- The lateness in the enforcement of the maritime Lien by the lien holder to judge whether the Lien needs to be terminated or not is decided based on the causes and factors of the delay. There is a specified time period provided by which the lienholder has to file the claim for the Lien
- The ship’s parts that come under the purview of maritime Lien are the hull, engines, lighters, scows and tackles. The amount raised by the sale of this equipment is used to settle the maritime Lien to the lienholder
- The causes for a maritime lien arising are accidents to the vessel and thereby injuries to the ship’s personnel in the oceanic waters or because of mortgage transactions. This means that any damage caused because of the ship and indirectly because of the ship’s equipment will invoke the application of a maritime lien
- To claim the damages, the lienholder must take action by applying in the courts. In case of multiple maritime Lien and shortage of funds, the claims with the highest amount of priority get the compensation
A maritime lien is a complete series of legal measures to safeguard the rights of affected parties, requiring detailed features that encompass possible issues on the vessel. Some of these protected features under admiralty law are:
- Crew wages
- Ship mortgages (preferential)
- Pollution claims
- Charter party breach cases
- Essential maintenance, cure and supply contract claims
- Maritime tort liens
- Unpaid carrier claims
- Salvage claims
The Relation Between “In Rem” Litigation and a maritime lien
Rem and Personam are Latin terms used in law to indicate the party against whom the case is brought. Rem refers to property, while Personam is against an individual and is used to differentiate liability in judicial proceedings.
In Rem action, it is brought against the vessel, cargo, freight, or equipment attached to the ship (attached legally, not physically). The reason for a convoluted system of Admiralty Law for such claims is because of the ease with which a guilty party can be assigned.
For instance, the organizational leadership that manages a shipping company is not comprised of a single shipowner. Instead, there are multiple individuals led by a chairperson. Certain smaller vessels can have a single shipowner, in which case the same “in rem” proceedings apply.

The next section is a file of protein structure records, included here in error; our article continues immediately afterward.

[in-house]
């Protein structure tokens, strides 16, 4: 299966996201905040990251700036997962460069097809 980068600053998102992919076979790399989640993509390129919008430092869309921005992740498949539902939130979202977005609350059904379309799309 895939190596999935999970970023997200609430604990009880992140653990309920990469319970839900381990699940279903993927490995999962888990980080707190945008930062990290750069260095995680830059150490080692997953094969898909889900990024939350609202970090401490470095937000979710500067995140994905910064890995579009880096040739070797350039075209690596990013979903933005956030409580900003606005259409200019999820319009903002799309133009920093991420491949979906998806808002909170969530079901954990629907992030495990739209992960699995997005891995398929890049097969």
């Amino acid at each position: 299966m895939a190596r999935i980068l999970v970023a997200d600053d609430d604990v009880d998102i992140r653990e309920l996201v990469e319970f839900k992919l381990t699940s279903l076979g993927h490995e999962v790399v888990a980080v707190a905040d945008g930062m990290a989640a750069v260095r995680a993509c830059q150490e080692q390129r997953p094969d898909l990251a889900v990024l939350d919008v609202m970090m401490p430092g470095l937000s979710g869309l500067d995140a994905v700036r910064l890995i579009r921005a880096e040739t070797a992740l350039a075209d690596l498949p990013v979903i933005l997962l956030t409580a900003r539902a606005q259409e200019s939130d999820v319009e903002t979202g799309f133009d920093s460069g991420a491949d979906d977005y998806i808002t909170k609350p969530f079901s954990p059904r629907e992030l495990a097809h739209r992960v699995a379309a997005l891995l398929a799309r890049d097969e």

Instead of a time-intensive investigation to identify the liable shipowner and the responsible parties, the liability is attached to the vessel. While owners and operators might change, the ship alone remains constant and can be identified easily for legal proceedings.
Another reason is the differing jurisdictions of the various parties involved. To prevent responsible parties from escaping the legal system by arguing that they are outside the jurisdiction of the admiralty court, the ship can always be held liable for the damage. It also overcomes the issue of different registration procedures across countries.
Lastly, by bringing an In Rem a maritime lien claim, the affected parties are assured of receiving payment either by security by the shipowner or by selling the res (the property).
What is Shipowner’s Lien, and How Does It Differ from a maritime lien?
In this article, a maritime lien’s terms and legal implications have been laid down. Another commonly used term that is often confused is the shipowner’s Lien.
In the case of a maritime lien, the affected parties can stake a claim on the ship, with a preference for the earliest claimants. In such cases, the proceeds from the vessel are used for adequate compensations. The shipowner assumes the responsibility for the ship and is liable to meet damages.